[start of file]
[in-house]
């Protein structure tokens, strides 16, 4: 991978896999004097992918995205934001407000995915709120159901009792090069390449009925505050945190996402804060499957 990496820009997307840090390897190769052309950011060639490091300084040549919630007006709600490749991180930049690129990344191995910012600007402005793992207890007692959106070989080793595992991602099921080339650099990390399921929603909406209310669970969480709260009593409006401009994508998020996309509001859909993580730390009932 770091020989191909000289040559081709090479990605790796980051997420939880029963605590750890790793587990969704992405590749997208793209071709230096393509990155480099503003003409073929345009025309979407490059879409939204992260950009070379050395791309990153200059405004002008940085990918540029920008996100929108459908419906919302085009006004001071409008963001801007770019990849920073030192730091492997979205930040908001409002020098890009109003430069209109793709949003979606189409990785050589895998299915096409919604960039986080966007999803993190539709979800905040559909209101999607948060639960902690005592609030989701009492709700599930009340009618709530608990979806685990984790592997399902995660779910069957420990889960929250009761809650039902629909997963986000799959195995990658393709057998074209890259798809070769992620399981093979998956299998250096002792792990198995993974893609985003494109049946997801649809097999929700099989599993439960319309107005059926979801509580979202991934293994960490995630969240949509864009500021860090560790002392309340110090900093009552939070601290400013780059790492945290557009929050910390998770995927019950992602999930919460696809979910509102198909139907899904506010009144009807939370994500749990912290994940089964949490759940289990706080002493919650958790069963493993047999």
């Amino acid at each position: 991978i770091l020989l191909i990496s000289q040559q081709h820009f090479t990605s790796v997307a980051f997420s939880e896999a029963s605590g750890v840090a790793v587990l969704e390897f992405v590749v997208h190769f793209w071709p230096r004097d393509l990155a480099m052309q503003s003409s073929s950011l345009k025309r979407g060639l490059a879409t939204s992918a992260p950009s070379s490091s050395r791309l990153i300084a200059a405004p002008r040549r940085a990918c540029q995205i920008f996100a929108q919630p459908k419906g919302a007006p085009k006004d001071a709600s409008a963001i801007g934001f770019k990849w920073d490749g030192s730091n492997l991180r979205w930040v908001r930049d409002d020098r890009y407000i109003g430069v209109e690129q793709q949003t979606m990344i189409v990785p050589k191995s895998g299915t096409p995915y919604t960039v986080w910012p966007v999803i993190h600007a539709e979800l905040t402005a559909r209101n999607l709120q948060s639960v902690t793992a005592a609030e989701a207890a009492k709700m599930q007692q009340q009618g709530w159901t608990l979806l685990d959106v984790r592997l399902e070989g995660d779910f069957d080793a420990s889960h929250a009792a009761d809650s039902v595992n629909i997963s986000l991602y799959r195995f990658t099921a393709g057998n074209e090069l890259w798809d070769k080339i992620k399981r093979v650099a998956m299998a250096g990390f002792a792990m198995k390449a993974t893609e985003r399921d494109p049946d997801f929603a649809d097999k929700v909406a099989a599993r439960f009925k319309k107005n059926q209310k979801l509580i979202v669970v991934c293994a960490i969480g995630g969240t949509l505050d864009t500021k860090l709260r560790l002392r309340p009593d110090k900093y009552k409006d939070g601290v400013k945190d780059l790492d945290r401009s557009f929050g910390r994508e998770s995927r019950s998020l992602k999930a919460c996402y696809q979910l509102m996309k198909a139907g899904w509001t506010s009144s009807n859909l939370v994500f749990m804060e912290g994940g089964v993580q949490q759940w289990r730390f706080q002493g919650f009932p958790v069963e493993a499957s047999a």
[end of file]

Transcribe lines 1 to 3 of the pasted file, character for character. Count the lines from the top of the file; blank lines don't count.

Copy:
[in-house]
């Protein structure tokens, strides 16, 4: 991978896999004097992918995205934001407000995915709120159901009792090069390449009925505050945190996402804060499957 990496820009997307840090390897190769052309950011060639490091300084040549919630007006709600490749991180930049690129990344191995910012600007402005793992207890007692959106070989080793595992991602099921080339650099990390399921929603909406209310669970969480709260009593409006401009994508998020996309509001859909993580730390009932 770091020989191909000289040559081709090479990605790796980051997420939880029963605590750890790793587990969704992405590749997208793209071709230096393509990155480099503003003409073929345009025309979407490059879409939204992260950009070379050395791309990153200059405004002008940085990918540029920008996100929108459908419906919302085009006004001071409008963001801007770019990849920073030192730091492997979205930040908001409002020098890009109003430069209109793709949003979606189409990785050589895998299915096409919604960039986080966007999803993190539709979800905040559909209101999607948060639960902690005592609030989701009492709700599930009340009618709530608990979806685990984790592997399902995660779910069957420990889960929250009761809650039902629909997963986000799959195995990658393709057998074209890259798809070769992620399981093979998956299998250096002792792990198995993974893609985003494109049946997801649809097999929700099989599993439960319309107005059926979801509580979202991934293994960490995630969240949509864009500021860090560790002392309340110090900093009552939070601290400013780059790492945290557009929050910390998770995927019950992602999930919460696809979910509102198909139907899904506010009144009807939370994500749990912290994940089964949490759940289990706080002493919650958790069963493993047999």
């Amino acid at each position: 991978i770091l020989l191909i990496s000289q040559q081709h820009f090479t990605s790796v997307a980051f997420s939880e896999a029963s605590g750890v840090a790793v587990l969704e390897f992405v590749v997208h190769f793209w071709p230096r004097d393509l990155a480099m052309q503003s003409s073929s950011l345009k025309r979407g060639l490059a879409t939204s992918a992260p950009s070379s490091s050395r791309l990153i300084a200059a405004p002008r040549r940085a990918c540029q995205i920008f996100a929108q919630p459908k419906g919302a007006p085009k006004d001071a709600s409008a963001i801007g934001f770019k990849w920073d490749g030192s730091n492997l991180r979205w930040v908001r930049d409002d020098r890009y407000i109003g430069v209109e690129q793709q949003t979606m990344i189409v990785p050589k191995s895998g299915t096409p995915y919604t960039v986080w910012p966007v999803i993190h600007a539709e979800l905040t402005a559909r209101n999607l709120q948060s639960v902690t793992a005592a609030e989701a207890a009492k709700m599930q007692q009340q009618g709530w159901t608990l979806l685990d959106v984790r592997l399902e070989g995660d779910f069957d080793a420990s889960h929250a009792a009761d809650s039902v595992n629909i997963s986000l991602y799959r195995f990658t099921a393709g057998n074209e090069l890259w798809d070769k080339i992620k399981r093979v650099a998956m299998a250096g990390f002792a792990m198995k390449a993974t893609e985003r399921d494109p049946d997801f929603a649809d097999k929700v909406a099989a599993r439960f009925k319309k107005n059926q209310k979801l509580i979202v669970v991934c293994a960490i969480g995630g969240t949509l505050d864009t500021k860090l709260r560790l002392r309340p009593d110090k900093y009552k409006d939070g601290v400013k945190d780059l790492d945290r401009s557009f929050g910390r994508e998770s995927r019950s998020l992602k999930a919460c996402y696809q979910l509102m996309k198909a139907g899904w509001t506010s009144s009807n859909l939370v994500f749990m804060e912290g994940g089964v993580q949490q759940w289990r730390f706080q002493g919650f009932p958790v069963e493993a499957s047999a």